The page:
United States District Court, W.D. Pennsylvania
J. Schwab Judge.
REPORT AND RECOMMENDATION RE: ECF NO. 22
Maureen P. Kelly Chief Magistrate Judge.
respectfully recommended that the "Rule 60(b)(6) and
Rule 60(d) Motion for Extraordinary Relief and Change in the
Law, " ECF No. 22, be denied and, to the extent that one
is needed, that a certificate of appealability likewise be
Rahsaan Brooks, also known as George Rahsaan Brooks-Bey
("Petitioner"), initiated this Section 2254 habeas
case in 1988. The habeas petition was denied in 1989. ECF No.
1. Thereafter, a certificate of probable cause was denied by
the United States Court of Appeals for the Third Circuit in
1990 and a petition for writ of certiorari was denied by the
United States Supreme Court in 1991. Id.
February 27, 2018, Petitioner filed what he captioned as a
"Rule 60(b)(6) and Rule 60(d) Motion for Extraordinary
Relief and Change in the Law" (the "Purported Rule
60(b) Motion"). ECF No. 22. The instant motion is simply
the latest in Petitioner's repeated attacks here in
federal court on his state court convictions for, inter
alia, second degree murder. See ' ECF No. 22 at
¶¶ 21 - 26 (Petitioner's summarization of his
federal court attacks).
18, 1976, Petitioner was convicted of robbery and murder in
the second degree by a jury in the Court of Common Pleas of
Allegheny County in connection with the death of Michael
Miller. Brooks v. Zimmerman. 712 F.Supp. 496 (W.D.
Pa. 1989) (which is the reported case that denied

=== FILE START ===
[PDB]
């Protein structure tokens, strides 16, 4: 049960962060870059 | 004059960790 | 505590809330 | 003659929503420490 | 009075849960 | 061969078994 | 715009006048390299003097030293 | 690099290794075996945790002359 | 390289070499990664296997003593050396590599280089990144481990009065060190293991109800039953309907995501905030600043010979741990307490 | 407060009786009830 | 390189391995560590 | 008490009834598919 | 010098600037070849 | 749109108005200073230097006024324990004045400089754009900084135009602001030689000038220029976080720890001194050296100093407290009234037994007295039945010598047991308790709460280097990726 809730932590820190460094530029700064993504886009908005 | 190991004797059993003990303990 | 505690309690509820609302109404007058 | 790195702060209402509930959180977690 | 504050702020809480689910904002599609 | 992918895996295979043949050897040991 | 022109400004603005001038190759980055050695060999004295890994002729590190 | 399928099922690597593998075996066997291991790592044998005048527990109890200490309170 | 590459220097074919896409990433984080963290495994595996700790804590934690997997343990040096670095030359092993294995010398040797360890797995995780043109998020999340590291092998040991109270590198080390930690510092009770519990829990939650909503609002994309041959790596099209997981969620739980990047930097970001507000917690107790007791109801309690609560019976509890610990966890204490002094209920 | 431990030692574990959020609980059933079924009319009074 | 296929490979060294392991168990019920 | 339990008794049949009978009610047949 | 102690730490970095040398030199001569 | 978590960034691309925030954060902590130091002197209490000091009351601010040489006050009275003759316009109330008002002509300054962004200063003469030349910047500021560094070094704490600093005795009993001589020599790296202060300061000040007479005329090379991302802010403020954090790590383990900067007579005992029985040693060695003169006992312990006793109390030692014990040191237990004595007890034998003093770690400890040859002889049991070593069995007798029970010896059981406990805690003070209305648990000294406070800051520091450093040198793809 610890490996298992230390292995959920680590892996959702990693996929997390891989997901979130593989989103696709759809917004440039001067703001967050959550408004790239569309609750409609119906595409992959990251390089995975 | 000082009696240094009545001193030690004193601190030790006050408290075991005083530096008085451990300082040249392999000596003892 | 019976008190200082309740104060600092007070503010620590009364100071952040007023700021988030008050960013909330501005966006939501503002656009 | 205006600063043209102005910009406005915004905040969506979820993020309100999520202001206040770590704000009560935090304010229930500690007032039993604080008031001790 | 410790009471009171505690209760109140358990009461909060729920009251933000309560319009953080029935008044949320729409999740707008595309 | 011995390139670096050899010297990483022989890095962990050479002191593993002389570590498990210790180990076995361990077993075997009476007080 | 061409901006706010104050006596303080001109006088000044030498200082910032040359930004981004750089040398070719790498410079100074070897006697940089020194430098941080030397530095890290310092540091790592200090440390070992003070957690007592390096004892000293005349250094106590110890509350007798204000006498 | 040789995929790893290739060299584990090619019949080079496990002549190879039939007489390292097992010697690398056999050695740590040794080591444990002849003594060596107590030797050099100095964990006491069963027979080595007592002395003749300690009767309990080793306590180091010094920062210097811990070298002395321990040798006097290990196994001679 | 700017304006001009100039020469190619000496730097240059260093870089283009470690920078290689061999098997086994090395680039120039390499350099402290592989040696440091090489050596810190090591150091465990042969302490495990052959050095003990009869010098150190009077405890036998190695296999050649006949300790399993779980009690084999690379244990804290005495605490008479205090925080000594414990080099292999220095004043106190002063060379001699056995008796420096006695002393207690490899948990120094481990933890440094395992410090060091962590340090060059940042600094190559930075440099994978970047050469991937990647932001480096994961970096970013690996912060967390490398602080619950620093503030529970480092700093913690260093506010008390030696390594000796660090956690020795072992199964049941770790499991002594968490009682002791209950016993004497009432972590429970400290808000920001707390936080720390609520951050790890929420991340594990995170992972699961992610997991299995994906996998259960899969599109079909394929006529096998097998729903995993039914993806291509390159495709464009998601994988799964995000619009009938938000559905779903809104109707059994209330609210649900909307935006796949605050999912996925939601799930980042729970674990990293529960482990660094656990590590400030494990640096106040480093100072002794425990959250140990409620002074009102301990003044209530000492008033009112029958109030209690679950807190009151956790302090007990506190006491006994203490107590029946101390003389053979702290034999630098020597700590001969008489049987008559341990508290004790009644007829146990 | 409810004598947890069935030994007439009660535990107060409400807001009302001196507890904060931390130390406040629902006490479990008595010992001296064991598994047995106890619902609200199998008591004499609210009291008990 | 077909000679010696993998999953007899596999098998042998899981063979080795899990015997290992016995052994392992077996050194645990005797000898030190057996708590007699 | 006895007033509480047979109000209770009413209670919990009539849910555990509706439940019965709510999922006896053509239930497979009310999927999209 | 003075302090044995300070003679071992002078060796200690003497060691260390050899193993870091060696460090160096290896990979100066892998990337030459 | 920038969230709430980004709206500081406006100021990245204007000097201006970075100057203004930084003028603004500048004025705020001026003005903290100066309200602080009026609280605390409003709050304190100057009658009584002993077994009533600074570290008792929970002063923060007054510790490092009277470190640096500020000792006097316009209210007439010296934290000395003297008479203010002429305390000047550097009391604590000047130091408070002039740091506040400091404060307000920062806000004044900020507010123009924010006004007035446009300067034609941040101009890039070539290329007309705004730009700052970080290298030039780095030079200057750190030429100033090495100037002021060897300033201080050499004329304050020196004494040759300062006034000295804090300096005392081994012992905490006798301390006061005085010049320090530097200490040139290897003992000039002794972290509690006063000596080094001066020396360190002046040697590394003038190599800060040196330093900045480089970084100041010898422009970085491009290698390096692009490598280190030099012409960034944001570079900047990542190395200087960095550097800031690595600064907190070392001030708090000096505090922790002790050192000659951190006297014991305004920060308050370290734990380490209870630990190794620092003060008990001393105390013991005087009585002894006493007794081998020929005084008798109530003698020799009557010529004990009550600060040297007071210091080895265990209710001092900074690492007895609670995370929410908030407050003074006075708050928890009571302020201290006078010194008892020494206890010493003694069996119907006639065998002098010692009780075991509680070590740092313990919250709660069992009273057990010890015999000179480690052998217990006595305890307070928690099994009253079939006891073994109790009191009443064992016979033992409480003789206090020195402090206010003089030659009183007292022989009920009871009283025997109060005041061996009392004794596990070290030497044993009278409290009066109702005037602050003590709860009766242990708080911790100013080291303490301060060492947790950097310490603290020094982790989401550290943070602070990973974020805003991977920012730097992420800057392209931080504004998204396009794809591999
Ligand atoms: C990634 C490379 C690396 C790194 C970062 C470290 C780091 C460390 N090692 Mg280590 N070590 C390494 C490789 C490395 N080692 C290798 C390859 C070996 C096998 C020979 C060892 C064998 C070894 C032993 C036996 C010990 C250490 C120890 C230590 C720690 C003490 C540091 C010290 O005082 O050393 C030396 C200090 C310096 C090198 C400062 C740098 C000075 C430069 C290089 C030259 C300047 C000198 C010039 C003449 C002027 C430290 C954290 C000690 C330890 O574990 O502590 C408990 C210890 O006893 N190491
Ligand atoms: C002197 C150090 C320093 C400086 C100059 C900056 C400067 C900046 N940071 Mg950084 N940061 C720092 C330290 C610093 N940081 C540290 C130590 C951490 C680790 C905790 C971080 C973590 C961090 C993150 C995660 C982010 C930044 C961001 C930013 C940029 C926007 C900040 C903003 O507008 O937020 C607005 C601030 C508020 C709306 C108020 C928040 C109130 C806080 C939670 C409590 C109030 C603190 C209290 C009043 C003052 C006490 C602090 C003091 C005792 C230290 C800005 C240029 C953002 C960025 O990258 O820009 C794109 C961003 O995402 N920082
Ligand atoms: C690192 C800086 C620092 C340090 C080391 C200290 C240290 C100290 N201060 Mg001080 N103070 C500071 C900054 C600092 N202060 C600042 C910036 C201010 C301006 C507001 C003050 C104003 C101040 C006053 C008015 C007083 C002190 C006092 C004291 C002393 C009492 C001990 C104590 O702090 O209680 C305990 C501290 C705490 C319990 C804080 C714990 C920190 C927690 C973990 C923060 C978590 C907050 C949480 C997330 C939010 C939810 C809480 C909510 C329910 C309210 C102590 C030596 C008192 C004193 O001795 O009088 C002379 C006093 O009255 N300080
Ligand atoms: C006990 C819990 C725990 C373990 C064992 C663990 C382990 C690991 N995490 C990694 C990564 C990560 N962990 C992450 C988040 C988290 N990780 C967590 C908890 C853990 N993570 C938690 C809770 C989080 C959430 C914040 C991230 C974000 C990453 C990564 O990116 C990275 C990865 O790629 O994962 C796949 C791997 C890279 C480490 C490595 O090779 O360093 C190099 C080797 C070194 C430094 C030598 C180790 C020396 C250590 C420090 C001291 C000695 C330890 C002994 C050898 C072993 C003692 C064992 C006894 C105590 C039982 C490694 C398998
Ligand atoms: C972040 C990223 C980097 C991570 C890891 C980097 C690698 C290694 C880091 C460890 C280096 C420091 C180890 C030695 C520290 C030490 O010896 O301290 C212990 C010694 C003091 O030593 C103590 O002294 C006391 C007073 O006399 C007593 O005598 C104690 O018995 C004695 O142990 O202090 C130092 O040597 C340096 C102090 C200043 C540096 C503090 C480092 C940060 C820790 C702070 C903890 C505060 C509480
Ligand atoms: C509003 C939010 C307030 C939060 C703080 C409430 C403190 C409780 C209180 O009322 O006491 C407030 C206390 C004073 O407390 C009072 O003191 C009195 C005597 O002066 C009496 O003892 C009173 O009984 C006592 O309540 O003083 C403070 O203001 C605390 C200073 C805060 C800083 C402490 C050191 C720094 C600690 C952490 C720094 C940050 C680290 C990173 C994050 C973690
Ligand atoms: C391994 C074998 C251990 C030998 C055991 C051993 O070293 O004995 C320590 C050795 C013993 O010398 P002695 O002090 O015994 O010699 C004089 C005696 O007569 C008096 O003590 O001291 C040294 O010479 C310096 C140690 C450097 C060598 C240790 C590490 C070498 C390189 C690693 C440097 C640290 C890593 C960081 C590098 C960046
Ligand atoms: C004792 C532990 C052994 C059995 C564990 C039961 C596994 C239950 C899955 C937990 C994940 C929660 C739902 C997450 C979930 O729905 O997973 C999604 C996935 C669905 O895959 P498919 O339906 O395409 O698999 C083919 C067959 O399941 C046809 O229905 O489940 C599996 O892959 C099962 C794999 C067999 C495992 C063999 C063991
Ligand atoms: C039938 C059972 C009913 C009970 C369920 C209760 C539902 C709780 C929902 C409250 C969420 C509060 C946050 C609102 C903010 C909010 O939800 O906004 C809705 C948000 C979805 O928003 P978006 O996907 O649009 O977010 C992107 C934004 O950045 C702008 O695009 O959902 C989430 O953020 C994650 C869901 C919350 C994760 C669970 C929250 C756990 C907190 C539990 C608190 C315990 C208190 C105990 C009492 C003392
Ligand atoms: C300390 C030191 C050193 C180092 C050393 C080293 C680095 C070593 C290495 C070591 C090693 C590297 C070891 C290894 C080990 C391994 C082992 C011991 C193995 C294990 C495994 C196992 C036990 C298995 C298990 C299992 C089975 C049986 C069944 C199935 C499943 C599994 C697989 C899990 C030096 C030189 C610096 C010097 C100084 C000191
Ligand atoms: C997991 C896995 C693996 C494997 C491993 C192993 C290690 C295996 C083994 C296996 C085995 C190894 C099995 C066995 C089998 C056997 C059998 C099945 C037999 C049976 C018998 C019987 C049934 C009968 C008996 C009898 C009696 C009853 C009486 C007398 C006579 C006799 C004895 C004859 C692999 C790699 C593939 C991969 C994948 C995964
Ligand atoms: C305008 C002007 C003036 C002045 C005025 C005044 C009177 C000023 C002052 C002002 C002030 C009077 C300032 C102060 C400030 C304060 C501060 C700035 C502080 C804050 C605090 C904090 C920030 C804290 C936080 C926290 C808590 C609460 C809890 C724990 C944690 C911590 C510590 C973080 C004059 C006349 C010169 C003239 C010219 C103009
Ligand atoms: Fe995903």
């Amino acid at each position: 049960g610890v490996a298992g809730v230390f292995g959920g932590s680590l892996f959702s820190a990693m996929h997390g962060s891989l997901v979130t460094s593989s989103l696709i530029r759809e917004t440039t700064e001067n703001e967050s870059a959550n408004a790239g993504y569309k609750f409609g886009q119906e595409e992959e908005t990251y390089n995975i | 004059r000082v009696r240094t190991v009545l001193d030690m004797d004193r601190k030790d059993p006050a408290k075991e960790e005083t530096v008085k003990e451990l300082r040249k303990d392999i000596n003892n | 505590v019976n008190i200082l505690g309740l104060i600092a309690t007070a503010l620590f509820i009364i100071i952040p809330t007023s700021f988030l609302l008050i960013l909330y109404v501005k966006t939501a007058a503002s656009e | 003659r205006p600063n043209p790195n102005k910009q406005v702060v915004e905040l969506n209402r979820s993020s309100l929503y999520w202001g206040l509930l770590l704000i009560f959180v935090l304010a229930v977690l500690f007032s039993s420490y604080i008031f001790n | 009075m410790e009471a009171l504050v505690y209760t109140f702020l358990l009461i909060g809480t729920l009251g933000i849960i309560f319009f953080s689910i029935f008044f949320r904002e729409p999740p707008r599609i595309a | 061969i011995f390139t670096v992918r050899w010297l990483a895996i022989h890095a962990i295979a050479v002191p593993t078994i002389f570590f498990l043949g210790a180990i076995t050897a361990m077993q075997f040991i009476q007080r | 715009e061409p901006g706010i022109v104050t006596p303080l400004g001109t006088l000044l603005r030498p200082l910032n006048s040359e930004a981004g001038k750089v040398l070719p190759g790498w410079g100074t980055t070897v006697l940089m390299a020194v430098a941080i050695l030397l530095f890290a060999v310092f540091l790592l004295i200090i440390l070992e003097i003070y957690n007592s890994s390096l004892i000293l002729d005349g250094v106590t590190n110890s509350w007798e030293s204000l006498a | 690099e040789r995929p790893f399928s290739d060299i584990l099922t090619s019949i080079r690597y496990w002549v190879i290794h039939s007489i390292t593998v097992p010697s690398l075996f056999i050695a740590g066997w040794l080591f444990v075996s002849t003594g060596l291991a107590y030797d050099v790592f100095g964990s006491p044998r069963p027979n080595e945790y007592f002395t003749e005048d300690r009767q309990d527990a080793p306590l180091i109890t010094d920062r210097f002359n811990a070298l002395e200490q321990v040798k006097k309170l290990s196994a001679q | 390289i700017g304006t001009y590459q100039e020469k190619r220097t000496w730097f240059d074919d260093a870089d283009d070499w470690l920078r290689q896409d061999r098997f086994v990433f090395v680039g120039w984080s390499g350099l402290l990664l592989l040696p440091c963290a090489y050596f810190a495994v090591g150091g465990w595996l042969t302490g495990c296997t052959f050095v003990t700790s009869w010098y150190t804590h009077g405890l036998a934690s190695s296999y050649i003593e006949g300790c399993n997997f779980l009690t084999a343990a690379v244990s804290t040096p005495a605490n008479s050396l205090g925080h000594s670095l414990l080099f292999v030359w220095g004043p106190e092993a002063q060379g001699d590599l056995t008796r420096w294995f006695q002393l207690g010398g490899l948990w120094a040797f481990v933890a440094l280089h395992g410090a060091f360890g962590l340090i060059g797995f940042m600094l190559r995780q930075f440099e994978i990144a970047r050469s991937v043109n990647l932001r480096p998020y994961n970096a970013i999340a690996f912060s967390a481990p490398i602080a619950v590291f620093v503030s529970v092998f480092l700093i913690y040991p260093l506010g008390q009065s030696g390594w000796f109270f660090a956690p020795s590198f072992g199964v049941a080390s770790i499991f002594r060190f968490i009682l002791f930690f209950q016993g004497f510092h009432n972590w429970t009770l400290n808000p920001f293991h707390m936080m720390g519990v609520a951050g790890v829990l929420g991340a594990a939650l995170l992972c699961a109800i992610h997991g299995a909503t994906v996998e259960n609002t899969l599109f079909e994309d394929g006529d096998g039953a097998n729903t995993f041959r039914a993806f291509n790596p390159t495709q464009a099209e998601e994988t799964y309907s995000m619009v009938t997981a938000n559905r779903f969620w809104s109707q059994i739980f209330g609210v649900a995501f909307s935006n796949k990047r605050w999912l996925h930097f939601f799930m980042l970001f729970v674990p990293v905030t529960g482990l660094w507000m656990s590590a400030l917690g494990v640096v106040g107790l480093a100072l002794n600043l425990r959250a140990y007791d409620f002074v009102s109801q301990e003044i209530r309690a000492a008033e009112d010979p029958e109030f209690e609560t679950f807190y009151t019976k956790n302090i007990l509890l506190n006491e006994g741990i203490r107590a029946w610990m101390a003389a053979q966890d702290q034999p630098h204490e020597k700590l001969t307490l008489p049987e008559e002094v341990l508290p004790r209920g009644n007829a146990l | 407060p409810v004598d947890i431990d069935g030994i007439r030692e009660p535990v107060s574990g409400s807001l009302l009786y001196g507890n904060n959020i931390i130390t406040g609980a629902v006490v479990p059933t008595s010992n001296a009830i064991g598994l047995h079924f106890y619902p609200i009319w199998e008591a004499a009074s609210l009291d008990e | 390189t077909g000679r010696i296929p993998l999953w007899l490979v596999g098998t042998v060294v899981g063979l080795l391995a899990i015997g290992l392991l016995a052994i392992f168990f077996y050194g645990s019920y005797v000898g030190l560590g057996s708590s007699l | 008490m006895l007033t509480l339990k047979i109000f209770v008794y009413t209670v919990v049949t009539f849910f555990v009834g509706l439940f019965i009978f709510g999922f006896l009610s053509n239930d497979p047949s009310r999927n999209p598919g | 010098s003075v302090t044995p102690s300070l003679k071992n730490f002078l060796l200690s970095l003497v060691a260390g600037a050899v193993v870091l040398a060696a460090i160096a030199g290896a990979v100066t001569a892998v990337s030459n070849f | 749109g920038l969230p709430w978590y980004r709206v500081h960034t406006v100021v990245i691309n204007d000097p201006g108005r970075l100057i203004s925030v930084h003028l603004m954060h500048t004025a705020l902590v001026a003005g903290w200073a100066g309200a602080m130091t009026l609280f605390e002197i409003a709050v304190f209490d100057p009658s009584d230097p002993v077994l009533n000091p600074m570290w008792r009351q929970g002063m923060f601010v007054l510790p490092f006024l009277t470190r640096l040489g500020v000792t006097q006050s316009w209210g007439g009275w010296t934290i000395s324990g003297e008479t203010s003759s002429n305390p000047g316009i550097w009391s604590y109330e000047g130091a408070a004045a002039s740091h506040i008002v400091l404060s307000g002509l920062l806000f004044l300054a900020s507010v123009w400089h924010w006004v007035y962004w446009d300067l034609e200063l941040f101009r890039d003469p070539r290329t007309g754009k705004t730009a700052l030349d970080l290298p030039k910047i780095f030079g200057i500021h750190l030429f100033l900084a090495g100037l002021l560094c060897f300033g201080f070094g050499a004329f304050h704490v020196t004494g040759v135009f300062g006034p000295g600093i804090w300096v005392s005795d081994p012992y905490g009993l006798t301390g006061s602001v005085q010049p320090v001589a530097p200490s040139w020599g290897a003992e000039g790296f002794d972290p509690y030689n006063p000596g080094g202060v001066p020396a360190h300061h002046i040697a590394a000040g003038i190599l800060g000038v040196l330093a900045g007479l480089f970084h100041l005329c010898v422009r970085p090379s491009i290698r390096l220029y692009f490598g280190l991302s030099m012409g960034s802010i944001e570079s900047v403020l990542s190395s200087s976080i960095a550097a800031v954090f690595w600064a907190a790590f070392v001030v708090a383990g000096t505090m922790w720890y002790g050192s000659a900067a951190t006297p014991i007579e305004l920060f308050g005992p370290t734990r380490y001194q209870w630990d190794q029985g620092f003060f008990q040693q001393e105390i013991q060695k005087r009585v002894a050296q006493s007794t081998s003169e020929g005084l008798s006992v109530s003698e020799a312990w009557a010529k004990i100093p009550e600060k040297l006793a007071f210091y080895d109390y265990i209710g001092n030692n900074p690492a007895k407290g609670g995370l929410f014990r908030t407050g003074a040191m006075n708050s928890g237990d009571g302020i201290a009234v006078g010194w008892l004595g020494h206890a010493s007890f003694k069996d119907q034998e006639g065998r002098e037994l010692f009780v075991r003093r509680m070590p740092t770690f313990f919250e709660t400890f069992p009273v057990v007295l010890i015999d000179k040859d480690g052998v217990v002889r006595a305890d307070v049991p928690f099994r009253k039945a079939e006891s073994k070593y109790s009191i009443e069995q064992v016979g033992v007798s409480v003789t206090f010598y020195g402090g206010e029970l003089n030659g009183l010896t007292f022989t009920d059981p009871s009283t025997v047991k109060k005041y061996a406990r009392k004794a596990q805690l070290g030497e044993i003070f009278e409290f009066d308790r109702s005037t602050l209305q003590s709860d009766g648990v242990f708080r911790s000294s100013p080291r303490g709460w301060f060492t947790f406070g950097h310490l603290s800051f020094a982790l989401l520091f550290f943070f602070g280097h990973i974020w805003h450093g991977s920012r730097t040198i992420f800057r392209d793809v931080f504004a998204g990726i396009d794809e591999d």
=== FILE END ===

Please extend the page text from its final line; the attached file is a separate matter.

Petitioner's habeas petition herein which is the object
of the Purported Rule 60(b) Motion). More than 40 years after
the conviction, and almost 30 years since this Court entered
its final order denying his Section 2254 Petition in this
case, Petitioner now brings this Purported Rule 60(b) Motion.
Because we find the Purported Rule 60(b) Motion to constitute
a second or successive Section 2254 petition, over which this
Court lacks subject matter jurisdiction, the Court recommends
denial of the Motion. In the alternative, even if treated as
a true Rule 60(b) Motion, it should be denied because of the
length of time that has passed between the time that the
judgment in this case was entered and the time this Purported
Rule 60(b) Motion was filed.
True Rule 60(b) Motion versus Second Section 2254
Anti-Terrorism and Effective Death Penalty Act
("AEDPA") bars state prisoners from bringing second
or successive Section 2254 habeas petitions in the United
States District Courts without first obtaining permission
from the relevant United States Court of Appeals. 28 U.S.C.
§ 2244(b). Since AEDPA's enactment, federal courts
had been facing the difficult task of determining whether a
motion ostensibly filed pursuant to Fed.R.Civ.P. 60(b) was
truly, in law and in fact, a Rule 60(b) motion or whether it
was a second or successive Section 2254 habeas petition. The
United States Supreme Court addressed this issue in the case
of Gonzalez v. Crosby, 545 U.S. 524, 535 (2005).
habeas petitioners, Rule 60(b) may not be used to avoid the
prohibition set forth in 28 U.S.C. § 2244(b) against
second or successive petitions. In Gonzalez, the
Supreme Court explained that a Rule 60(b) motion constitutes
a second or successive habeas petition when it advances a new